Even before the Islamic State group took over her home city of Mosul, Iraqi 31-year-old Nesrine never imagined she would have a job working late into the evening at a fashion boutique.
But now, in districts of Iraq's second city not left totally devastated by the ferocious fighting to oust the jihadists, life is buzzing again -- with more vibrancy than ever.
"We have experienced depression, hunger, ruin and oppression. It is a miracle that we are still alive," Nesrine told AFP.
"We went through a long nightmare and now we have woken up transformed."
Nesrine is employed at a gleaming new clothing shop that has opened up on the east bank of the river Tigris -- liberated from ISIS months before the group's final defeat in western districts six months ago -- selling skinny jeans and colourful tops from Turkey.
As pop music blares from loud speakers, she works alongside male colleagues advising customers lured in during a late-evening stroll by images of fashion models.
In the shop window, a mannequin wearing an above-the-knee skirt is on display.
Mosul has long had a reputation as a bedrock of conservatism and became a hub for extremists after the US-led ouster of Saddam Hussein in 2003.
But when ISIS seized control as it swept across northern Iraq in 2014 the group imposed a radical interpretation of Islamic law far more severe than anything residents had known before.
"If a boy and a girl were discovered together then they risked being executed," said Rahma, 21.
Now Mosul University where she studies English is busy with groups of boys with gelled up hair and girls wearing colourful headscarves.
Even before the arrival of ISIS it was "unimaginable" for girls to get a job outside the home working alongside men, unless it was in a staid public administration office, she said.
Lost in a desert'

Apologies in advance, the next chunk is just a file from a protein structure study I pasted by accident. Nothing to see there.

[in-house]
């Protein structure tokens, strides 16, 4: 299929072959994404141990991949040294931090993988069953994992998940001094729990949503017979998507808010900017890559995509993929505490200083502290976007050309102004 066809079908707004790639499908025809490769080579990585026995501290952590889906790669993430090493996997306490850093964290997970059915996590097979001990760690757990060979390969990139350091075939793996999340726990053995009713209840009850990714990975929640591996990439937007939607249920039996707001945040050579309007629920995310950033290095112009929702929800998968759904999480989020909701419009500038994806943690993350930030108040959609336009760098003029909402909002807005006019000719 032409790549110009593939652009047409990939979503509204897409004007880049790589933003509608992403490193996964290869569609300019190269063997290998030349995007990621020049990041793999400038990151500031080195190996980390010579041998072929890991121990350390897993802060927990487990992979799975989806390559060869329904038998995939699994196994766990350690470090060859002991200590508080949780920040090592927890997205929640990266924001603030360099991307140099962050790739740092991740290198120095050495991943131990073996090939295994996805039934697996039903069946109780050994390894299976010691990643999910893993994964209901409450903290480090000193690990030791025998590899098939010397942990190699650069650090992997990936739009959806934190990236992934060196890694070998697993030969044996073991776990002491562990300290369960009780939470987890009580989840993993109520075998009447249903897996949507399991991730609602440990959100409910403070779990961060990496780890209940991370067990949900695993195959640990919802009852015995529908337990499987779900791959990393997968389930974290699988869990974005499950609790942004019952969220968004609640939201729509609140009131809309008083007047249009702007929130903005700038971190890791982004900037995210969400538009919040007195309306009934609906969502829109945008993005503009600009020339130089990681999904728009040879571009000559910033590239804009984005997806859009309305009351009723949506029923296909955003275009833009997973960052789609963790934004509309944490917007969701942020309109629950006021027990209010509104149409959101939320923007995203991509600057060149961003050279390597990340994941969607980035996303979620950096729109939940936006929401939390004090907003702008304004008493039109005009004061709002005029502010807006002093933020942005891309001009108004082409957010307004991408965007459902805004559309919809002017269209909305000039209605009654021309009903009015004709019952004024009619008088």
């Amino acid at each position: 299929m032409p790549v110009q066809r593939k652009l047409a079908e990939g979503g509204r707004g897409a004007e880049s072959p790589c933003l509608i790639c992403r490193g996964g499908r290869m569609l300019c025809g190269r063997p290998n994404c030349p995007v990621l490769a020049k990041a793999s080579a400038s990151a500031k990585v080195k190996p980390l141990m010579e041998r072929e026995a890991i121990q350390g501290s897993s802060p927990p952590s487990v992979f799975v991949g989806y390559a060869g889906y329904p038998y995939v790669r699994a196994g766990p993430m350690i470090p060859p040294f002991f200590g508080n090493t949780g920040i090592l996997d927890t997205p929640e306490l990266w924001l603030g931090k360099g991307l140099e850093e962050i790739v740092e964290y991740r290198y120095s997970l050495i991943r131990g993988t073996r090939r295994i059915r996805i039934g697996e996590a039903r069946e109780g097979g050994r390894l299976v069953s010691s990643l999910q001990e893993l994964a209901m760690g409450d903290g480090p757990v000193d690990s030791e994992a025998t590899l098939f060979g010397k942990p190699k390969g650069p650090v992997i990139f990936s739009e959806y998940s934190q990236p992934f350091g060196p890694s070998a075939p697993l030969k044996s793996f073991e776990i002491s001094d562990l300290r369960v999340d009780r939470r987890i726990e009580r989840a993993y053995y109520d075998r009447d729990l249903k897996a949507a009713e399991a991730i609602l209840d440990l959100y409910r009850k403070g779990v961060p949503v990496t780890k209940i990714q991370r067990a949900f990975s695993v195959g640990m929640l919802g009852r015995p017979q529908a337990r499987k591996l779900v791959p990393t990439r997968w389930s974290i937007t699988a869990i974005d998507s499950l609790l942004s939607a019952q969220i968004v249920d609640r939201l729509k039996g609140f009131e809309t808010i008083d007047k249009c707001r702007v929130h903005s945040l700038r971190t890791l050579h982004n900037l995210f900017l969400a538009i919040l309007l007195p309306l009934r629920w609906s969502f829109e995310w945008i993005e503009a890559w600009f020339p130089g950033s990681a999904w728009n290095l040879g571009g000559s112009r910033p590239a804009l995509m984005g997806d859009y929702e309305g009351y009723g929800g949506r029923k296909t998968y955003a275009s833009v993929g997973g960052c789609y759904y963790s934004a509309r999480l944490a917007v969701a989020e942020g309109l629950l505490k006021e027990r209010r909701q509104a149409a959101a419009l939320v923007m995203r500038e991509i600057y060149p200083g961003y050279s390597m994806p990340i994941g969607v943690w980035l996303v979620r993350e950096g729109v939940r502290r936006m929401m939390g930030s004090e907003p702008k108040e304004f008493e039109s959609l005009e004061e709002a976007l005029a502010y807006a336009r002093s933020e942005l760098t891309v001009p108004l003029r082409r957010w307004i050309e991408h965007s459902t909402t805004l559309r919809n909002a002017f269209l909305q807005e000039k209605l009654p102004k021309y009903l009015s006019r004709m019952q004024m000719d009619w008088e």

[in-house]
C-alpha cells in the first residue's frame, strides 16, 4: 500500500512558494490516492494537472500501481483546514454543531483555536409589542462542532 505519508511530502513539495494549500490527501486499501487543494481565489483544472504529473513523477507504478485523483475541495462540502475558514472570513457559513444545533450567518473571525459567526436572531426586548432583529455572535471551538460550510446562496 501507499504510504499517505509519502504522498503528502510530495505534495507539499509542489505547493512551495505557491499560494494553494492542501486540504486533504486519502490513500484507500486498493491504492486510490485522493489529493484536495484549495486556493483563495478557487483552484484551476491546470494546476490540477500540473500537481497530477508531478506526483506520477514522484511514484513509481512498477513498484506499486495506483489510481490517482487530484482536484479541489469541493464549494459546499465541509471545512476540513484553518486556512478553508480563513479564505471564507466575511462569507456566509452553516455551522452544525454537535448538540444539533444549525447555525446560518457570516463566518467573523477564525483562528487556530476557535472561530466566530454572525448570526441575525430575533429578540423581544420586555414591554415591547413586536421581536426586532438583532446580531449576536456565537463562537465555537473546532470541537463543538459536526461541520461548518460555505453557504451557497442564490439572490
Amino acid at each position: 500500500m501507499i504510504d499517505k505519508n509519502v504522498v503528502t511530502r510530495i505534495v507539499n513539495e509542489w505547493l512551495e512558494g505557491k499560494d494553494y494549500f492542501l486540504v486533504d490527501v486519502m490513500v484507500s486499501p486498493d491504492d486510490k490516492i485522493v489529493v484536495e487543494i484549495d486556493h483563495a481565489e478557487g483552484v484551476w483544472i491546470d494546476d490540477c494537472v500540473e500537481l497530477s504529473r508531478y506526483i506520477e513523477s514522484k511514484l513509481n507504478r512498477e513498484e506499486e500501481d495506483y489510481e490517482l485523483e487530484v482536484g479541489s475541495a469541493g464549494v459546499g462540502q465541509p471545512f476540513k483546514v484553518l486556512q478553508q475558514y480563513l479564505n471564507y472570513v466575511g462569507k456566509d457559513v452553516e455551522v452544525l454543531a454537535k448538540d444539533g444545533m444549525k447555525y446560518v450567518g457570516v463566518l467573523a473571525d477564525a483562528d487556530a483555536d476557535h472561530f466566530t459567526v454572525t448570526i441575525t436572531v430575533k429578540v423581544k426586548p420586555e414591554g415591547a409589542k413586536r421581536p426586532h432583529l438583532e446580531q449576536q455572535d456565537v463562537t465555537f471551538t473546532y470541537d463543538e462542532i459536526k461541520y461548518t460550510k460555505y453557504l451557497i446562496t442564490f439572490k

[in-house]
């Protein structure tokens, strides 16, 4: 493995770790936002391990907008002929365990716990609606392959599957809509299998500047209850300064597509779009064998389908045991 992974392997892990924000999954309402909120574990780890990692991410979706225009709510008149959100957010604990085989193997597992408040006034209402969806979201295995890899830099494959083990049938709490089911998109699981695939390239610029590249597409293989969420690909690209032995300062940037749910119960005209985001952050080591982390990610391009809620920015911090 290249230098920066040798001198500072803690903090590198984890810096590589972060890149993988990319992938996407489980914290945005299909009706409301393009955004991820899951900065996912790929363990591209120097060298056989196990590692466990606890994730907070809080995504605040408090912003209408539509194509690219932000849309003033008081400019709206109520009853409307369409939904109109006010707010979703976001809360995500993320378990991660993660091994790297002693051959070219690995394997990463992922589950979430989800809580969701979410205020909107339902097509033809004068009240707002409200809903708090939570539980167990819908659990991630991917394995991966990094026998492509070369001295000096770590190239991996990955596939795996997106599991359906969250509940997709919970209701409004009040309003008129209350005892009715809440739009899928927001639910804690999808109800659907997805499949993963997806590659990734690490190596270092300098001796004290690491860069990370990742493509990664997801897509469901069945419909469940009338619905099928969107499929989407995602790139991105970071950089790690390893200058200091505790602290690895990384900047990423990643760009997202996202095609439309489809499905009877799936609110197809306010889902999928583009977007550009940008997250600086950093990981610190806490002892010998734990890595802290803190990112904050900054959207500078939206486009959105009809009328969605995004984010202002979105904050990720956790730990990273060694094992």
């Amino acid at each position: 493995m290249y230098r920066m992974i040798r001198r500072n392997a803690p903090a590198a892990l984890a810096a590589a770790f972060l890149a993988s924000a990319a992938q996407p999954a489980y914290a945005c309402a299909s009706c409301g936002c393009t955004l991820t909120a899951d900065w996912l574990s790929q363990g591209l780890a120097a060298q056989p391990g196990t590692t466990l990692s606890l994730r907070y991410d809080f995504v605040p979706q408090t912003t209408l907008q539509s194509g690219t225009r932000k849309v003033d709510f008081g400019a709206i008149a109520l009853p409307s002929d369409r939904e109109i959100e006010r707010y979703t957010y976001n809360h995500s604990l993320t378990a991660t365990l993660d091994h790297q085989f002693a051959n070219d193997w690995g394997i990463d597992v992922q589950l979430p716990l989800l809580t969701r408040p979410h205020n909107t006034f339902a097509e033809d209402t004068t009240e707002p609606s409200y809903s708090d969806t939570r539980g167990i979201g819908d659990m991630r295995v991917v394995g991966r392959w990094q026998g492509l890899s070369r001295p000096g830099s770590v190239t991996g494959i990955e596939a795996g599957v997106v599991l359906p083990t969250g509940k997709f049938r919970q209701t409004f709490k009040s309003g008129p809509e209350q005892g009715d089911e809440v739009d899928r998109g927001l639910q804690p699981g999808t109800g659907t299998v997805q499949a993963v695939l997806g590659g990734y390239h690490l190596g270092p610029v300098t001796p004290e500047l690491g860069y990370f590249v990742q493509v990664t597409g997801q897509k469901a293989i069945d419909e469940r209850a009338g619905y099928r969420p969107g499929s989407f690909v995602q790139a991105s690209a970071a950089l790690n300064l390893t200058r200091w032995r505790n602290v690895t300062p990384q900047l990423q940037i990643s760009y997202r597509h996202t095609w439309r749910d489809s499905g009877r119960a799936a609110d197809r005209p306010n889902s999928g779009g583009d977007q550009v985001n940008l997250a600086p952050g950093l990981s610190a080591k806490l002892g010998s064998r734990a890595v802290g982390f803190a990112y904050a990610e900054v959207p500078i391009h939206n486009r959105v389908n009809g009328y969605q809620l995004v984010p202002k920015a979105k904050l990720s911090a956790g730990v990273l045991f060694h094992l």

Ziad Dabbagh has just opened up a restaurant to give people somewhere else to go in the commercial neighbourhood of al-Zuhur.
"People in Mosul used to go to other provinces of Iraq to go out," the entrepeneur said.
Families dine and young men sip tea on the terraces and in the dining hall.
"It was as if we were lost in the middle of a desert, cut off from everything," said Roua al-Malah, 34, who was out with her family.
"And now all at once we have rediscovered that we can have a good time."
Behind a green glass door men sip brightly coloured fruit juice in the neighbouring building as they play cards and billiards amid a cloud of smoke from hookah pipes.
Owner Mazen Aziz opened up in May even as fierce fighting was still raging across the river in Mosul's Old City, which is still a deserted ghost town today.
His billiard club with its smoking, card playing and loud music would have been a prime target for the jihadists who dominated the city for a decade.
"For years in Mosul, after six in the evening there was no one in the streets. Now I can head home at two or three in the morning without fear," he said. "A new life is beginning."
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